fort-tryon-6Our culture extols “moving on”–that is, putting the past behind you, dropping all negative influences from your life, and steamrolling your way into satisfaction. Yet neither lingering nor “moving on” is inherently good or bad; both can participate in virtue, and both can be taken to extremes. Of course it isn’t helpful to hold on to an old grudge or wait for someone who has willfully left your life. But there is a place for memory and waiting; maybe it’s just a little place–a rock out in the woods–but still a place, and worth a pause.

In a stunning interview with Joe Fassler (in The Atlantic), George Saunders, whose novel Lincoln in the Bardo came out this week, speaks about the unsettlement of fiction–with particular attention to Anton Chekhov’s story “Gooseberries.” Saunders understood Chekhov for the first time when hearing Tobias Wolff read three of his stories aloud:

I was a first-year grad student at Syracuse when I went to see Tobias Wolff, who was our teacher, do a reading at the Syracuse Stage. He was feeling under the weather that night, so instead of reading from his work he said he was going to read Chekhov. He read three Chekhov short stories known as the “About Love” trilogy, and “Gooseberries” is the middle component. It was a huge day for me because I’d never really understood Chekhov at all. I’d certainly never understood him to be funny. But when Toby was reading him, he captured this beautiful range of feelings: beautiful, lyrical sections and laugh-out-loud-funny things.

It reminds me a little of what I heard yesterday in the third movement of Gustav Mahler’s Symphony No. 1 (I went to an open rehearsal at the New York Philharmonic). It is described as parody–and indeed there’s a great deal of that–but there’s also something soulful, something that doesn’t let you put it aside. Here’s a video of Iván Fischer and the Budapest Festival Orchestra performing it. You might end up listening to it again and again.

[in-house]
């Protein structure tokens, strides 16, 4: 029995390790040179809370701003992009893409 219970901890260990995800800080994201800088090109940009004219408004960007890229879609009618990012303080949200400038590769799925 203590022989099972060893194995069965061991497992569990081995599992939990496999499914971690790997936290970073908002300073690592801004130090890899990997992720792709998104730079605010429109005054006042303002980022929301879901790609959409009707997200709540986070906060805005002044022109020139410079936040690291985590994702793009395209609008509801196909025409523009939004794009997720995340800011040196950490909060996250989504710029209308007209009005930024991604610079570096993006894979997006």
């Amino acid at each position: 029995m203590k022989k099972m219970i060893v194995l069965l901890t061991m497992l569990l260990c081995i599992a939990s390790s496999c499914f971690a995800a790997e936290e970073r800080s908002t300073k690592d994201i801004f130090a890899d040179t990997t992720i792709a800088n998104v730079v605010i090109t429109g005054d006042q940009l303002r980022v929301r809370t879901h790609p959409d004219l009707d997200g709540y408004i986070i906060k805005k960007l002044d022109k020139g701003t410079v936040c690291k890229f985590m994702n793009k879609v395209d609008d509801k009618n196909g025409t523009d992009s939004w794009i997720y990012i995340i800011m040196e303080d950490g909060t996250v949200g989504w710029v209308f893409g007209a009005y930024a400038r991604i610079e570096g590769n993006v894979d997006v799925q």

Chekhov’s “Gooseberries” seems to be saying one thing about happiness–and then, as Saunders points out, it takes a turn, but not just one. Even the digressions, even the passing details, have something to do with happiness. One tone turns into another. The story within a story lets us think, for a while, that we know what the story is, only to find out later that we do not.

In a very different (and ferocious) way, this happens in Saunders’s story “Winky,” which he does not bring up in the interview. I don’t want to spoil it for those who haven’t read it–but it starts out with a cult approach to happiness, in which, to attain “Inner Peace,” the willing must identify the human obstacles in their life, erect protective barriers against them, and confront them with this new state of things:

“First, we’ll identify your personal Gene. Second, we’ll help you mentally install a metaphorical Screen over your symbolic oatmeal. Finally, we’ll show you how to Confront your personal Gene and make it clear to him or her that your oatmeal is henceforth off-limits.”

This is so ridiculous (yet recognizable) that we know it will break down somehow. But what makes this story stand out (not only among stories, but in my life) is the poetry of the breakdown. I am left with a little ache; instead of feeling vindicated, of being reassured that this stuff is as stupid as it sounds, I am brought into something more important, where I am not entirely justified or right. I can’t just walk away; I have to stop for a little bit.